basic film vs digital stuff

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retro grouchiness itt

catbus otm (gbx), Saturday, 12 May 2012 17:04 (six years ago) Permalink

digital is vastly more convenient
film is vastly more reliable (under inclement conditions, especially)

catbus otm (gbx), Saturday, 12 May 2012 20:27 (six years ago) Permalink

I really only shoot film now to use cameras that don't have digital equivalents (or don't have affordable ones). I'm a better digital printer than I ever was in the darkroom, it's easier to experiment with digital, etc..

Kiarostami bag (milo z), Saturday, 12 May 2012 22:17 (six years ago) Permalink

love the way that pictures look on film even with a mediocre scan without messing around with them
i like grain
mistakes on film look more interesting than mistakes on digital
i like the ritual of the drive across town to drop off a roll and pick one up
cool film cameras are pretty cheap

i think i really hate the way that people think digital photos should look. i'm not sure what i mean by this but. lacking softness, often oversaturated in a really weird way, too contrasty and sort of unreal looking. hard to explain. digital photography "hobbyists" are creeps, i believe, and interested in techy stuff that doesn't have anything to do with taking cool pictures.

but i like digital cameras too, man. so i dunno.

dylannn, Sunday, 13 May 2012 02:27 (six years ago) Permalink

^^
i am with this. i guess the important thing to say here is that all of my metrics for comparison are really useless; i'm never comparing like with like, & i'm sure that whatever analogue i use could be trumped by premium digital, or that whatever argument there is for digital could be confused by some of the realities, not possibilities, of using analogue, &c. i talk about digital cameras and i'm just talking about some digital cameras. i am retro grouchy but thrown when i see gbx's hospital pics in digital black and white that looks like how i want my analogue black and white to look.

i think i really hate the way that people think digital photos should look. i'm not sure what i mean by this but. lacking softness, often oversaturated in a really weird way, too contrasty and sort of unreal looking.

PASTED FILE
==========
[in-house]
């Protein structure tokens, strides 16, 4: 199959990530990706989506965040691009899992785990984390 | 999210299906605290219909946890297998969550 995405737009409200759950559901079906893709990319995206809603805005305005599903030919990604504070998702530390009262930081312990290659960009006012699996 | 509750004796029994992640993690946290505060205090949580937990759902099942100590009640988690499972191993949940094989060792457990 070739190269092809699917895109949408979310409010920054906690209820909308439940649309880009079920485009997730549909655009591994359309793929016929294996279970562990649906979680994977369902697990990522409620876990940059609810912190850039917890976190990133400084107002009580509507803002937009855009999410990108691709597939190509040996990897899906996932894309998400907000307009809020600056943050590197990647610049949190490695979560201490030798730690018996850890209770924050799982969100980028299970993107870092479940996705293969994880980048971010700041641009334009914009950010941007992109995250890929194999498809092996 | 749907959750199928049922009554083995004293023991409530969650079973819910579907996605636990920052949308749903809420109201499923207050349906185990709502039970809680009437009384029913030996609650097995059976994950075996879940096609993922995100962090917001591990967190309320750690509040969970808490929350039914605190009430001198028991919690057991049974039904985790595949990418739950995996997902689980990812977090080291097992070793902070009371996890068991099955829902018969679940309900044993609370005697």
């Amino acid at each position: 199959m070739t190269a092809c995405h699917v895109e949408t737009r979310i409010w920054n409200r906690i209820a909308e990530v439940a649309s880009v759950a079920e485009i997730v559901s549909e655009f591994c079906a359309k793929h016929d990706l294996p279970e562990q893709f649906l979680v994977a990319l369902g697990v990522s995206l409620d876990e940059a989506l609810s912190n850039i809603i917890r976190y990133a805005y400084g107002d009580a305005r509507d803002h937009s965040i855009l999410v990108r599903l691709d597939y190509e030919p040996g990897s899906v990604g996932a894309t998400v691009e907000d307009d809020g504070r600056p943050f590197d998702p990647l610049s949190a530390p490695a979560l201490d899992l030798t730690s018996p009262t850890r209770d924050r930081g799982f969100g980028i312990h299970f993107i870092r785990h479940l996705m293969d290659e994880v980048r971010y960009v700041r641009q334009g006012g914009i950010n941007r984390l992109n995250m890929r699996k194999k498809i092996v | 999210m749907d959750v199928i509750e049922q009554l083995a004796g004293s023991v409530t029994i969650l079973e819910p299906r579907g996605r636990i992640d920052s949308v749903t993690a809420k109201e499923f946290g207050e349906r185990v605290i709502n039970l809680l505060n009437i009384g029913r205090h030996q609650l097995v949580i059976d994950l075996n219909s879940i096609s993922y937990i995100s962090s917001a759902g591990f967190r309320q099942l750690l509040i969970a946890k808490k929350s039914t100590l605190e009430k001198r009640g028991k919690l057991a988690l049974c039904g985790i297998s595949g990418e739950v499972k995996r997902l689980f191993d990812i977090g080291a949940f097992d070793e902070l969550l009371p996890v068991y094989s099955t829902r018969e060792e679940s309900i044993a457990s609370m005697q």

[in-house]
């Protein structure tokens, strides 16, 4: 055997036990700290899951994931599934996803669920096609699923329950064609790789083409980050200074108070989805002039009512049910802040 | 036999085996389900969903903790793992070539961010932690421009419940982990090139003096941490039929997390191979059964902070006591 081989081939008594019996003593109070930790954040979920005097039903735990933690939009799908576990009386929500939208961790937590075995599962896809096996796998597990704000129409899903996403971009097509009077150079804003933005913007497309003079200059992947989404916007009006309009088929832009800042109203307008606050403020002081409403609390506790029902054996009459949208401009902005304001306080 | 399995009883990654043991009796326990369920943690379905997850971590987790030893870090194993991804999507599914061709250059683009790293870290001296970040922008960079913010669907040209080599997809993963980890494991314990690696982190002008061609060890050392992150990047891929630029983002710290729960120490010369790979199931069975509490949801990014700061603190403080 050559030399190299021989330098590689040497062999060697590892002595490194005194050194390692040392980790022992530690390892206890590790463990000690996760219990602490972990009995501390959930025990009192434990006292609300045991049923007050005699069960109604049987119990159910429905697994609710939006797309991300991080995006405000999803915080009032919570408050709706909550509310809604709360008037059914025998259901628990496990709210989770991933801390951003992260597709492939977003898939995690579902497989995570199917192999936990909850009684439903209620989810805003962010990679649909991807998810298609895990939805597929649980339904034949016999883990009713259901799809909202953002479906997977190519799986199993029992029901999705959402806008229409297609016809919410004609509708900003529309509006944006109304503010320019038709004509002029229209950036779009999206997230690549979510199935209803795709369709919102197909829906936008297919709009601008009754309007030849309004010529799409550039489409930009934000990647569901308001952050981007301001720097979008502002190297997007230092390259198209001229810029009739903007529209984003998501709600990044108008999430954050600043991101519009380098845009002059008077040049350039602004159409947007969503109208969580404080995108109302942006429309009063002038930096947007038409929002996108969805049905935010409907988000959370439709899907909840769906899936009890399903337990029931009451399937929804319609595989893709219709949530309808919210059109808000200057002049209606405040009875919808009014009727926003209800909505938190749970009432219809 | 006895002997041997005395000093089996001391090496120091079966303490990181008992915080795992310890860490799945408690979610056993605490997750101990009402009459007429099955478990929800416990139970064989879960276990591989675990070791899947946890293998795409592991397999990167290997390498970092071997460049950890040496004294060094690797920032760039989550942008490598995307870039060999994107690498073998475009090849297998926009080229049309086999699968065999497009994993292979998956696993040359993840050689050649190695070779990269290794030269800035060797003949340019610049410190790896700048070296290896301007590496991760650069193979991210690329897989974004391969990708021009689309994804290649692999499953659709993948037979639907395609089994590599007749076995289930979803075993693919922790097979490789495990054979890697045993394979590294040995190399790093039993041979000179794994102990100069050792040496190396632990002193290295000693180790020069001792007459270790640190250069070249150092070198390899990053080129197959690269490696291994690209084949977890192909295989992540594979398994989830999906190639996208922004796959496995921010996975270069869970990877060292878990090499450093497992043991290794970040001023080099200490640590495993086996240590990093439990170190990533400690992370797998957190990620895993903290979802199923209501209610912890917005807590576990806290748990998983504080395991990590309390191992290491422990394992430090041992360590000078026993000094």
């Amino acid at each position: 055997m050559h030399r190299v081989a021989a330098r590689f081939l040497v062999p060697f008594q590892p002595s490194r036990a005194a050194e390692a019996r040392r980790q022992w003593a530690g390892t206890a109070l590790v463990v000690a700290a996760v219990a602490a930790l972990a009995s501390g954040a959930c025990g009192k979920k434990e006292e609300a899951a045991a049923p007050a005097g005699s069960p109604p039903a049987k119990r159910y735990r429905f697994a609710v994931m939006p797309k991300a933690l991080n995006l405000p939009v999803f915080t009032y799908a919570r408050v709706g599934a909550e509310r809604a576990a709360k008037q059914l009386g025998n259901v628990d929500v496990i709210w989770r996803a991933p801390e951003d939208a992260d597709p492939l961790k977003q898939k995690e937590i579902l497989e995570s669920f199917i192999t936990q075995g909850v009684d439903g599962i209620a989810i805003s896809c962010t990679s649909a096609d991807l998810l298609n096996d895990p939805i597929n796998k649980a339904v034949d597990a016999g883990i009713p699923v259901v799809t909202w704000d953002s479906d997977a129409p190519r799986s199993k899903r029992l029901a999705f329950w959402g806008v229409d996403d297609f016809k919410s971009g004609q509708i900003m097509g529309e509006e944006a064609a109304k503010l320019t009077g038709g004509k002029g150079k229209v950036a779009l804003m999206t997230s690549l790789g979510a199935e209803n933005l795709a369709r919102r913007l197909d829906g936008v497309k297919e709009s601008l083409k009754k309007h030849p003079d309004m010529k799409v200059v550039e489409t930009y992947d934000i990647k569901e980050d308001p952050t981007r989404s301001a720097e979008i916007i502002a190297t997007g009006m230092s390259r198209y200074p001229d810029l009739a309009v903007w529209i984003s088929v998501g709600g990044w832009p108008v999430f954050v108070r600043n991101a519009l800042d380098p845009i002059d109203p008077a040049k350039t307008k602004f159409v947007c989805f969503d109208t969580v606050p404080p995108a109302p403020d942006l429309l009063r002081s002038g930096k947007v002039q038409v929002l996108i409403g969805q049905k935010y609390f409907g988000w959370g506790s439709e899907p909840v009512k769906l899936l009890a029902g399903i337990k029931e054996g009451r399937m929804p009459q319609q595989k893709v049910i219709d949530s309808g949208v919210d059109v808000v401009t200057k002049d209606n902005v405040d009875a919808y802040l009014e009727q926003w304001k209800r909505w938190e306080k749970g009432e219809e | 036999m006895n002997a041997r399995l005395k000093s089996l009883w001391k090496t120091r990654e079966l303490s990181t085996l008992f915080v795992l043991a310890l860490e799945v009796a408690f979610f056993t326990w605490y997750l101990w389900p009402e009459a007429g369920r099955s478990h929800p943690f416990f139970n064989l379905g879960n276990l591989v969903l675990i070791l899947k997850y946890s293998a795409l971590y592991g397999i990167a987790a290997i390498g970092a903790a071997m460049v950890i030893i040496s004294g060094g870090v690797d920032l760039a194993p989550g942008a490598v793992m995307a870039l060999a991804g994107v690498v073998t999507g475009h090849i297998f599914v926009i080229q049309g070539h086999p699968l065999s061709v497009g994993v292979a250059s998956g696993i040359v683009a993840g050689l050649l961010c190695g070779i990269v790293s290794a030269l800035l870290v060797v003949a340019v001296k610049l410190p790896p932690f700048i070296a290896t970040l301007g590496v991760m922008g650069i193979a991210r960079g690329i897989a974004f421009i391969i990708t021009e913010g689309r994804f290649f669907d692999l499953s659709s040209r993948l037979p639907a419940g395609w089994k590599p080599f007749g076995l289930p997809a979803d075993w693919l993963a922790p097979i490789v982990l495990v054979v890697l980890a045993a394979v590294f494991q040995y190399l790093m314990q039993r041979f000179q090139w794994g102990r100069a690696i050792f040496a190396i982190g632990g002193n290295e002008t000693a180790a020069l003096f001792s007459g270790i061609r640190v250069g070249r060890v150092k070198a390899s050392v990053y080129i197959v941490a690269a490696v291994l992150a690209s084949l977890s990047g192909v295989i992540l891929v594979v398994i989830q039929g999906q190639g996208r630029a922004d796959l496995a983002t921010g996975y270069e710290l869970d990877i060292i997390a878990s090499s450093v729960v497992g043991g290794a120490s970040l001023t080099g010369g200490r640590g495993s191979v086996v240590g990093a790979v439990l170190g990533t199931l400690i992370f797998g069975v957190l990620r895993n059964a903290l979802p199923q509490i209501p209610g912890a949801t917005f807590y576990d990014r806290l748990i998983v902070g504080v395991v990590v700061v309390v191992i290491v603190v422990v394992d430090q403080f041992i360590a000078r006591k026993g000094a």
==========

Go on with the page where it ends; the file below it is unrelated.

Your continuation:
i remember there being a big walkman versus ipod discussion on ilx, a while ago, some of which centred around the fact that each could actually do most of what the other could do - like you can carry a walkman around with a bunch of your fav tapes and dip in and out of all of your favourite songs on a whim, can shuffle, can listen to podcast-esque 'radio' - but become distinct on account of how they dictate what you actually, usually do. & a lot of my experience with digital is probably a negative response to what i feel like i'd usually do with a digital camera. my friend asked me to photograph some installation work recently, & i borrowed a dslr & took my OM-1 along. the om-1 necessitates triangulating film speed, exposure & aperture in a way the digital doesn't, and so every photo i took was measured. with the digital i could lean on auto, and rely on multiple takes, so i feel like even if i was taking better pictures i wouldn't have to be trying to take better pictures. &, to go back to hardware and stuff, what it was doing with light was so terrible; it was something you'd try to avoid in a photograph, to take a picture that intersected with a window or in which light bounced off a wall was a kind of interruption. light was something bright in the air instead of something landing on surfaces, absorbed. so some of this is just the obvious 'the constraints of film suit me just fine' thing.